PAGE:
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Northwestern Oklahoma no-tiller Jimmy Emmons quit plowing 10 years ago to begin rebuilding his soils and says by adding diverse cover crop mixes to his operation over the same period he’s cut his farm’s overall purchased fertilizer use by 85%.
In addition to reducing inputs, he’s also banking $100-150 per acre between small grain crops by following the combine in June with a multi-species warm-season cover crop mix for late-summer and early-fall grazing.
Emmons and his wife, Ginger, run a diversified farming and cow-calf operation near Leedey, Okla., about 40 miles south of the Oklahoma Panhandle and about 30 miles east of the Texas/Oklahoma line.
“In a semi-arid environment like ours, it’s more challenging to do cover crop systems but it’s our goal to have something growing on the land 365 days a year, if at all possible,” he explains.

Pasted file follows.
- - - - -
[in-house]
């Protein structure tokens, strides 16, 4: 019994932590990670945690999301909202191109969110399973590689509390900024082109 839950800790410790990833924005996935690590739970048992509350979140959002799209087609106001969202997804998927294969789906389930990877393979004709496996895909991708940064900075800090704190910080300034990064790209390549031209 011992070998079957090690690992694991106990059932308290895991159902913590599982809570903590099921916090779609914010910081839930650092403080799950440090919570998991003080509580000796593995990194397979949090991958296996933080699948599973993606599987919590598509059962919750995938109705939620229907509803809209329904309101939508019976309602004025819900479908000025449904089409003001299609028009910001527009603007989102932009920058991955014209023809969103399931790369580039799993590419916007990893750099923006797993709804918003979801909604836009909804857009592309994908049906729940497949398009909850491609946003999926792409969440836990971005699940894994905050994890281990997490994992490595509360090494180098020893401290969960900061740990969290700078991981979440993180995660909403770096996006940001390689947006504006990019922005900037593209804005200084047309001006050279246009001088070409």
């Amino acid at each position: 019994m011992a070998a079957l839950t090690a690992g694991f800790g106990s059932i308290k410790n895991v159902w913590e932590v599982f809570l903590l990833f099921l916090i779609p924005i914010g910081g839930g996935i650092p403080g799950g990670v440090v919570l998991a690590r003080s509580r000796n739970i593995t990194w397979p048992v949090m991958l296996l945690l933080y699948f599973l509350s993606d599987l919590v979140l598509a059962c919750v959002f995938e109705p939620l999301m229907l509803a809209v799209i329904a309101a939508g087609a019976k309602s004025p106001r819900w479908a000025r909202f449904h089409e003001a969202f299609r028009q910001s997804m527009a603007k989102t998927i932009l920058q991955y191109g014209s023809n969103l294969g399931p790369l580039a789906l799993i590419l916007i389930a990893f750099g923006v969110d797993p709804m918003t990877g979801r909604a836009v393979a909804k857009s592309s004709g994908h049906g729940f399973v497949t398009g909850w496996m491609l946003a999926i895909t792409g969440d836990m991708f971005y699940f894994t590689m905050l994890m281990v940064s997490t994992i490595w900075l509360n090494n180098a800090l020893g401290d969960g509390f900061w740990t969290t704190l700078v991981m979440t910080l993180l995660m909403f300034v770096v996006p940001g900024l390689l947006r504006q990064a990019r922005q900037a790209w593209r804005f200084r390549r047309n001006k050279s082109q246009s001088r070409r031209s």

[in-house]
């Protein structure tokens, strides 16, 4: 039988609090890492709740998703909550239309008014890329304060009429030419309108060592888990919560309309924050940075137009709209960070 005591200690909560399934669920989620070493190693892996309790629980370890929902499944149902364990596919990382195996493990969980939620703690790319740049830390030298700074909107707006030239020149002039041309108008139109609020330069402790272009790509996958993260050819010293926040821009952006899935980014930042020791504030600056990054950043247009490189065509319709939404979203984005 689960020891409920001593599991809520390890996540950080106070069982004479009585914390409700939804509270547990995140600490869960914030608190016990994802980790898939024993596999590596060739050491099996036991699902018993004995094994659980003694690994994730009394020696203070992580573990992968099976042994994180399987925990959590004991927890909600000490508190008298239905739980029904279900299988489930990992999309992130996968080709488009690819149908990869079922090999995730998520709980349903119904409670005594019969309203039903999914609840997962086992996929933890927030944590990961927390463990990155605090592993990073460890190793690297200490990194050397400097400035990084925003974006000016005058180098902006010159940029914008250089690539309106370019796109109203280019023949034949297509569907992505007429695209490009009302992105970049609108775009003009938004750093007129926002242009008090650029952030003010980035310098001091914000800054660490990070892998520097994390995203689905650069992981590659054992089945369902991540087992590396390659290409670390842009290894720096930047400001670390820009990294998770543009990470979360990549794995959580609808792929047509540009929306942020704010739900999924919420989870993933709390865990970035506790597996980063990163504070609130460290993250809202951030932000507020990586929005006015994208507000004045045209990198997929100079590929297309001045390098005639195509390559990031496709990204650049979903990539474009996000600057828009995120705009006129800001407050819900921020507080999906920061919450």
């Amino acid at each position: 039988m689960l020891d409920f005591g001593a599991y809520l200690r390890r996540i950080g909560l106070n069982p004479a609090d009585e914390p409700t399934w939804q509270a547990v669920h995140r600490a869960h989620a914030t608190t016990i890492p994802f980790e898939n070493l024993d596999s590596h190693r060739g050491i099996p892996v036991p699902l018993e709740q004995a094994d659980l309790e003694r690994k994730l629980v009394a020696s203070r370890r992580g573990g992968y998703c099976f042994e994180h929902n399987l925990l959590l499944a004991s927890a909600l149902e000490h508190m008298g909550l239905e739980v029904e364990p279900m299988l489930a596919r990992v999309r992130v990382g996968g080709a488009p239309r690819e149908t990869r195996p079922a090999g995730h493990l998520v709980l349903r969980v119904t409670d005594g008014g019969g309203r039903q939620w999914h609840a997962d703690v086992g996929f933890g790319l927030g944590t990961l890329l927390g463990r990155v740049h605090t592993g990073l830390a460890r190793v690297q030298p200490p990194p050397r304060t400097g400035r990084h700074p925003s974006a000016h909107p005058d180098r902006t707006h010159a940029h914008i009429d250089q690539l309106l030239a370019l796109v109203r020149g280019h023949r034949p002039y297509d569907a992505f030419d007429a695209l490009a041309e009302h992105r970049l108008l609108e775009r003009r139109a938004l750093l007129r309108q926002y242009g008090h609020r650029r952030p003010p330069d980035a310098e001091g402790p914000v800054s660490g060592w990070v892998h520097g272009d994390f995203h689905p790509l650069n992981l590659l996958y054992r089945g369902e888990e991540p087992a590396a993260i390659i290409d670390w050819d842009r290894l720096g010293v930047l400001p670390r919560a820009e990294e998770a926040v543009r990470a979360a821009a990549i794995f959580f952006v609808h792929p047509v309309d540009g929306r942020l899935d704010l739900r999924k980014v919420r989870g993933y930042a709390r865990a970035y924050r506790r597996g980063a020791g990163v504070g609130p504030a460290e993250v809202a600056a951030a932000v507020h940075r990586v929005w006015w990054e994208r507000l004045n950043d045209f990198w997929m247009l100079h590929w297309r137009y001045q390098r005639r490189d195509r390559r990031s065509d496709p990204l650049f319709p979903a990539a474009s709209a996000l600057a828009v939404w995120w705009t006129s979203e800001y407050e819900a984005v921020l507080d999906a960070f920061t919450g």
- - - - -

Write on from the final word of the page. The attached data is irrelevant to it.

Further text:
A self-described “recovering tillage addict,” Emmons says his inspiration to adopt regenerative agricultural practices came at a National Association of Conservation Districts presentation by long-time Ohio no-tiller David Brandt.
NAME: Jimmy Emmons
LOCATION: Leedy, Okla.
ACRES: 2,000 no-till cropland; 6,000 rangeland
YEARS NO-TILLING: 10
CROPS: Wheat, rye, barley, grain sorghum, sesame, canola, peas, soybeans, corn, mung beans, triticale, sweet clover, oats, spring barley
ANNUAL PRECIPITATION: 25 inches
PRIMARY SOIL TYPE: Mollisol
IRRIGATION: Two center-pivot sprinklers along the river
LIVESTOCK: 250-300 cows
“He really inspired me with what we could do and how we could change our soils,” Emmons explains. “I grew up in a full tillage system…